Pam’s Massage Modalities
|Deep tissue massage
My massage is a unique blend of the following types of bodywork I have studied. Each person is different, and so I use the techniques that work for you, on that day.
Classic table massage, using oil and 5 basic strokes (effleurage, petrissage, kneading, compression, and tapotement), encourages the circulation of blood and lymph in the body and brings relaxation to muscles.
This is scientifically designed bodywork to improve muscle health, especially in athletes. Muscle tissues that have been overworked, injured, or need stretching can really benefit. There are specific ways to approach injuries or conditions such as tennis elbow or runner’s knee. Different approaches are used when the muscles are at rest and cold than when the body has just done a tiring workout.
This is typically more of an alert, conscious, partnership kind of massage than a relaxation-only massage.
Deep Tissue Work
Using focused attention, we can go deeper into areas of stiffness or injury or disuse in order to unlock the points where your body has learned the habit of remaining tight and guarded. I am particularly careful to work at someone’s “threshold” — the place at which you can still receive the deep work in a helpful way, without tensing up against it. I am NOT a fan of “no pain, no gain” — I believe in “SOME pain, some gain.” If I am working too deeply, then your body will brace and tighten against the pressure, which creates pain and an impasse. If I am working too lightly, the gains are only superficial. Finding the balance between “deep enough” and “sensitively and slowly enough” is a learning process that becomes more and more of a conscious partnership over time with each individual client. My style of deep tissue work is not usually painful or difficult to receive, but has created lasting relief.
The first style of bodywork I studied was this classic Japanese bodywork done on a mat — a combination of the mindset of Chinese acupuncture and Asian massage techniques. It opened my mind to profound awareness of how the energetic body and the physical body are linked. In Shiatsu, pressure, stretches, and other massage techniques are used in specific ways to energize, calm, and release energy pathways, clearing the way to greater health. I no longer give pure Shiatsu massages, but the knowledge and approach are invaluable in framing the massages that I do give.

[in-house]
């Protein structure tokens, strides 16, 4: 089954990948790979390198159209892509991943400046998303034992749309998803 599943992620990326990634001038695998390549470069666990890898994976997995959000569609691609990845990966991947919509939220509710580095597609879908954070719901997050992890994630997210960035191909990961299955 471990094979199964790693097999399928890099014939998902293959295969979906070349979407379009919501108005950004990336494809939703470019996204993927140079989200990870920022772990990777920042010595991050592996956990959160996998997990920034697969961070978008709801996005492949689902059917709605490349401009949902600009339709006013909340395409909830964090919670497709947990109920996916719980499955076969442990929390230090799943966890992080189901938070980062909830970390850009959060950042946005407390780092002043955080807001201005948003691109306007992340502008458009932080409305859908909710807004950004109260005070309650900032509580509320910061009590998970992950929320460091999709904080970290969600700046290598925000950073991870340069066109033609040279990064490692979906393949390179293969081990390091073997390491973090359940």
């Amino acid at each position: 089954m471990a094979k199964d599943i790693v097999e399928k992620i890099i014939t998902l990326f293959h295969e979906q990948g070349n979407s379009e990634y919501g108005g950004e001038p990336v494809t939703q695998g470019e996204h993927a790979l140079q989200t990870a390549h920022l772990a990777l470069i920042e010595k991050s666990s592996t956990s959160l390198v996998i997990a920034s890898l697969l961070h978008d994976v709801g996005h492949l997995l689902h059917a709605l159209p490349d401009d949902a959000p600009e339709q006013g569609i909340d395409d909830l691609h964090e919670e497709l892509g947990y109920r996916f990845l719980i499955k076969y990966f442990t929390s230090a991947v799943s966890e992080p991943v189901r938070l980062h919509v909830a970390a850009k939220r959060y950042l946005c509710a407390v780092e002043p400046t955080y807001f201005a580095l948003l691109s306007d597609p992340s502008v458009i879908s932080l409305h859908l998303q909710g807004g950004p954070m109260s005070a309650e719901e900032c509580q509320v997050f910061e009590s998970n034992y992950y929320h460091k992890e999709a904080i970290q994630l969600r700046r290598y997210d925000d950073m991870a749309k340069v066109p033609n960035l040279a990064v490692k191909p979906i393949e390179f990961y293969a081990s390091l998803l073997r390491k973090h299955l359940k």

This old style of bodywork from a mountain village in Afghanistan was brought to the United States in the late 1970s and is best known on the West Coast. Received clothed, on a mat, it is a constantly shifting, intuitively chosen series of dynamic stretches and body manipulations that result in extremely deep relaxation and rejuvenation. I am not fully trained in Breema, but I use the 9 Principles of Breema and some techniques in my work.
A more purely energy-style of bodywork, polarity therapy is experienced fully clothed, mostly lying face up on a massage table. The main motion is “rocking” the body, with a specific series of hand positions for the body, arms, and legs. It is deeply relaxing and balancing. I do not do pure polarity therapy, but incorporate its techniques and perspectives into my work.
Honestly — at the end of the day — a good laugh can be the best tension reliever! If you love to laugh, then come right on in … one of my bad jokes, properly applied, is like a healing poultice for the soul. (Or so I’ve been told … and if you have read this far, I salute you!)
I thank ALL of my teachers and clients for what they have taught me about receiving and giving bodywork.